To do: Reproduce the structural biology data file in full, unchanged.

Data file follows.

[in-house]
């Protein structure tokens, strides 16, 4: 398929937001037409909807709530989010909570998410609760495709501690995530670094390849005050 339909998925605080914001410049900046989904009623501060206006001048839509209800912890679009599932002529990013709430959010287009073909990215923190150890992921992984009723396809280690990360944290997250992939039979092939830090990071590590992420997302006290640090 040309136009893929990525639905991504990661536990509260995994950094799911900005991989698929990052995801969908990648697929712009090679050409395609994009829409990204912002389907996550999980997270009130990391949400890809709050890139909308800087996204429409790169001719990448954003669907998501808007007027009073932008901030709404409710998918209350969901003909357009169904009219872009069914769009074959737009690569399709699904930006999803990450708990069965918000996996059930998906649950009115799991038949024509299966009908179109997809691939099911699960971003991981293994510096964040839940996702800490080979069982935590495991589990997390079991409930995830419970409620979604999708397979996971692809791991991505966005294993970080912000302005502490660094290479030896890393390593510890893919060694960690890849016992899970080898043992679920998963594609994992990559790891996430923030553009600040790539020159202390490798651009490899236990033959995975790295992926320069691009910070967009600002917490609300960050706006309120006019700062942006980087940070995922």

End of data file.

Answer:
[in-house]
């Protein structure tokens, strides 16, 4: 398929937001037409909807709530989010909570998410609760495709501690995530670094390849005050 339909998925605080914001410049900046989904009623501060206006001048839509209800912890679009599932002529990013709430959010287009073909990215923190150890992921992984009723396809280690990360944290997250992939039979092939830090990071590590992420997302006290640090 040309136009893929990525639905991504990661536990509260995994950094799911900005991989698929990052995801969908990648697929712009090679050409395609994009829409990204912002389907996550999980997270009130990391949400890809709050890139909308800087996204429409790169001719990448954003669907998501808007007027009073932008901030709404409710998918209350969901003909357009169904009219872009069914769009074959737009690569399709699904930006999803990450708990069965918000996996059930998906649950009115799991038949024509299966009908179109997809691939099911699960971003991981293994510096964040839940996702800490080979069982935590495991589990997390079991409930995830419970409620979604999708397979996971692809791991991505966005294993970080912000302005502490660094290479030896890393390593510890893919060694960690890849016992899970080898043992679920998963594609994992990559790891996430923030553009600040790539020159202390490798651009490899236990033959995975790295992926320069691009910070967009600002917490609300960050706006309120006019700062942006980087940070995922």